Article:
Sunday, 19 October 2014

Gutter Bridged

Today is a good day for an update on the Gutter Bridge community woodland project in Swaffham Bulbeck. 

Since the last update - the lease has been signed so the land is now leased to the Parish Council and the village steering group has been moving things forward. 

Fortunately one of their members is a master craftsman and has built a bridge to cross the stream which was installed in September,. This provides safe an easy access for villagers to the woodland with out going on the road. 

Since the nesting bird season  finished the rangers have been back to having working parties int he woodland, and have cleared the entrance way, making it nice and light and open. Today they have planted 3000 native bluebell bulbs in the first glade which they cleared last year. 

It was a tactical affair with well planned markers and bags of 100 bulbs to go around each one, nice and evenly. The reality may have been different when people were faced with 3000 bulbs, and certainly my approach ended up beging slightly more like sling them in and hope for the best (don't tell the organiser)! We will see the results when hopefully a blanket of purple covers the glade next spring!

Lois Baker

Community Ranger
Wicken Fen

Thursday, 16 October 2014

Campsite Facelift

On Monday a team of volunteers from BT helped us to make some improvements to our wild camp site. After a very popular summer with lots of bookings and groups using the site to enjoy a wild night under the stars the site was in need of some TLC.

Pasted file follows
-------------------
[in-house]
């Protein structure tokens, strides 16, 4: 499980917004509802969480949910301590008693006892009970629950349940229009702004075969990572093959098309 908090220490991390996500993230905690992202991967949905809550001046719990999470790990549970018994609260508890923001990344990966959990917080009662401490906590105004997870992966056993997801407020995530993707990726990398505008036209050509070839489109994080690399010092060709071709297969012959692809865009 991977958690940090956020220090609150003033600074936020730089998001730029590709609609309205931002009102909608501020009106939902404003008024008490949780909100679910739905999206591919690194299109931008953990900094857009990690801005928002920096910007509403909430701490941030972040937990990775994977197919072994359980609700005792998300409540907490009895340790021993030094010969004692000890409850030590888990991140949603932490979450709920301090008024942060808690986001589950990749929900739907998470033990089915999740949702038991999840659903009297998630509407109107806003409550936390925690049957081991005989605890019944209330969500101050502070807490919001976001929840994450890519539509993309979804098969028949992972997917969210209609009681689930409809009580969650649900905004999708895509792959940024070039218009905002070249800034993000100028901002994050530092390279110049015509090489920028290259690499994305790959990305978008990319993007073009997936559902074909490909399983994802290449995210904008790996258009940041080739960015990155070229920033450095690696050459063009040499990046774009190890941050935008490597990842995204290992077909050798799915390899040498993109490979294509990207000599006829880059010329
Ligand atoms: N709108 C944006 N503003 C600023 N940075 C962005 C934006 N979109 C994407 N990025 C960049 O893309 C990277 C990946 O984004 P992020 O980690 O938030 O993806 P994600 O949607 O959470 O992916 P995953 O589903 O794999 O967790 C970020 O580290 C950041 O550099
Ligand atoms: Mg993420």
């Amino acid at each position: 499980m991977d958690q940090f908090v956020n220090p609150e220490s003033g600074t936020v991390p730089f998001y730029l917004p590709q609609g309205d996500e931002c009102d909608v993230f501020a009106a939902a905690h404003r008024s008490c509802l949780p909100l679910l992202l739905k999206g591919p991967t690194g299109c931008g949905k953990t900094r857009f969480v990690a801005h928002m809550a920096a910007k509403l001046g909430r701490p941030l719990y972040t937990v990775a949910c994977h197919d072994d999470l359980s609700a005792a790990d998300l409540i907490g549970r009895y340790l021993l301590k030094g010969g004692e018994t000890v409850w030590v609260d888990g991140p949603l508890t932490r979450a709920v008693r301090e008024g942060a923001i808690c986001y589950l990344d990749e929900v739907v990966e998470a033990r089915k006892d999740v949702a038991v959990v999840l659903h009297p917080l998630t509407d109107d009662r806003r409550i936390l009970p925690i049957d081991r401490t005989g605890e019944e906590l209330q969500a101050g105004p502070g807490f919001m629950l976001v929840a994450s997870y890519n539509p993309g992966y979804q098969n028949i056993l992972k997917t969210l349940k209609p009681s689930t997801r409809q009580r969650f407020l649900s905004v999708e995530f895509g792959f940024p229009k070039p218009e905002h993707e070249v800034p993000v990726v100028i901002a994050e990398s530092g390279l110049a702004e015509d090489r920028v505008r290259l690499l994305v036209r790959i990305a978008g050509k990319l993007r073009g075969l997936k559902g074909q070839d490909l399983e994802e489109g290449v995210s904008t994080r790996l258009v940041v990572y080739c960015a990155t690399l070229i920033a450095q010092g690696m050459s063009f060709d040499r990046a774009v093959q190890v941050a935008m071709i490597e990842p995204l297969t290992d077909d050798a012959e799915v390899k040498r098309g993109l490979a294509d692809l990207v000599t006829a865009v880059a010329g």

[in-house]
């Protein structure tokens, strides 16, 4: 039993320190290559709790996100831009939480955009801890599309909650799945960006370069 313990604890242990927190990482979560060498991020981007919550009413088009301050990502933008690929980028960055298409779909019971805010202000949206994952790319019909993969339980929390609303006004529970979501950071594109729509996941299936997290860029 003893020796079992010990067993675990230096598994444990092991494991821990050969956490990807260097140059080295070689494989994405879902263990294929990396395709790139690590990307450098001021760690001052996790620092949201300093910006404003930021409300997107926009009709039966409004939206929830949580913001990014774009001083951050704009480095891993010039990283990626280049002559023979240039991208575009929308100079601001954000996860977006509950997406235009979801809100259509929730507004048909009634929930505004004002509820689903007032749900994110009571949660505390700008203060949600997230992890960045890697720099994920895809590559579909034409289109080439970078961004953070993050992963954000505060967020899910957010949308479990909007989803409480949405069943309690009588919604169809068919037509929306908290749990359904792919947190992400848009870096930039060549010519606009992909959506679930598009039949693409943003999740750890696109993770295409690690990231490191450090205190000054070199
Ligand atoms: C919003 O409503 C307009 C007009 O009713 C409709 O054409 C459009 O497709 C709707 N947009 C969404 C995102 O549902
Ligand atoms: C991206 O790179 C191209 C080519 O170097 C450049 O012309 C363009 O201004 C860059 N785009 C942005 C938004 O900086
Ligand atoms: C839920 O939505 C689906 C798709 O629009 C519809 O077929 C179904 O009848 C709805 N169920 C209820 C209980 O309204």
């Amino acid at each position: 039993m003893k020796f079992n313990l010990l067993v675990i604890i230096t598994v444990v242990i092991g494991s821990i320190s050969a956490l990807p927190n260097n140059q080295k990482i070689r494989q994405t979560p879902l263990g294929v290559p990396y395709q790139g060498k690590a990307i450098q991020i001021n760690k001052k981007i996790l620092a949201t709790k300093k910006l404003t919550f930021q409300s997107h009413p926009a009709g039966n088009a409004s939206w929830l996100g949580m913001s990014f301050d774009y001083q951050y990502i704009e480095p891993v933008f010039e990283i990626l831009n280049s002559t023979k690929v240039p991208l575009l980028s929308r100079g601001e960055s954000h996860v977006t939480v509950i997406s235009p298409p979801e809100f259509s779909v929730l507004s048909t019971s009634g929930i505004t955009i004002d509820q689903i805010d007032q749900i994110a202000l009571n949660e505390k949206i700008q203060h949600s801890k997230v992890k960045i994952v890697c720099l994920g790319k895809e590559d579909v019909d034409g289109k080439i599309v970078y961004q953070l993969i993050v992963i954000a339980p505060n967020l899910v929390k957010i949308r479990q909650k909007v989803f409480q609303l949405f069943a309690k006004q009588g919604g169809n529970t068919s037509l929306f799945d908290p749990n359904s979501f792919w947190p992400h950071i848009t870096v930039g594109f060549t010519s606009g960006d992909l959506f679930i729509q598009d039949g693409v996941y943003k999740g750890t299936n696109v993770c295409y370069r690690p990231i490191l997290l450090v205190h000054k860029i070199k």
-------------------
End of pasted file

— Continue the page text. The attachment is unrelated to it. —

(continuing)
The group from BT replaced the front of the Eco-Loo which was getting a bit holey no ideal when you're trying to use the loo. They also added some steps up the side of the ramp which has been a popular shortcut through the summer. 

The trees which have got well established were all weeded an their tree guards lowered, as well

The team enjoyed a fire at the site and there was time for marshmallow break between all the hard work!

Wednesday, 15 October 2014

Weird and wonderful wild art

Fabulous creations have been appearing across the lawn. Our lovely team of family adventure guides have been being creative with natural materials they have found around the gardens, and just look what impressive creations they’ve made!! Can you tell what they all are?

This autumn, why not come and create your own wild art? Feel free to use natural resources you can find or grab a bucket from reception. What will you make?

Sophie Atkinson
Anglesey Abbey
Family Volunteering Project Co-ordinator and Community Engagement Assistant

Monday, 13 October 2014

Photo-competition winners (you get the picture)

Congratulations to the winners of our photo-competition!

Our adult winner sent us this lovely picture (below). It really captures the sense of fun and exploration at Anglesey Abbey. We love it!

Our young photographer winner sent in this beautiful picture of a flower. We love the use of contrast. 

Both our winners received a voucher for our gift shop and their photos are up on our community wall, along with some of the other entries we particularly liked.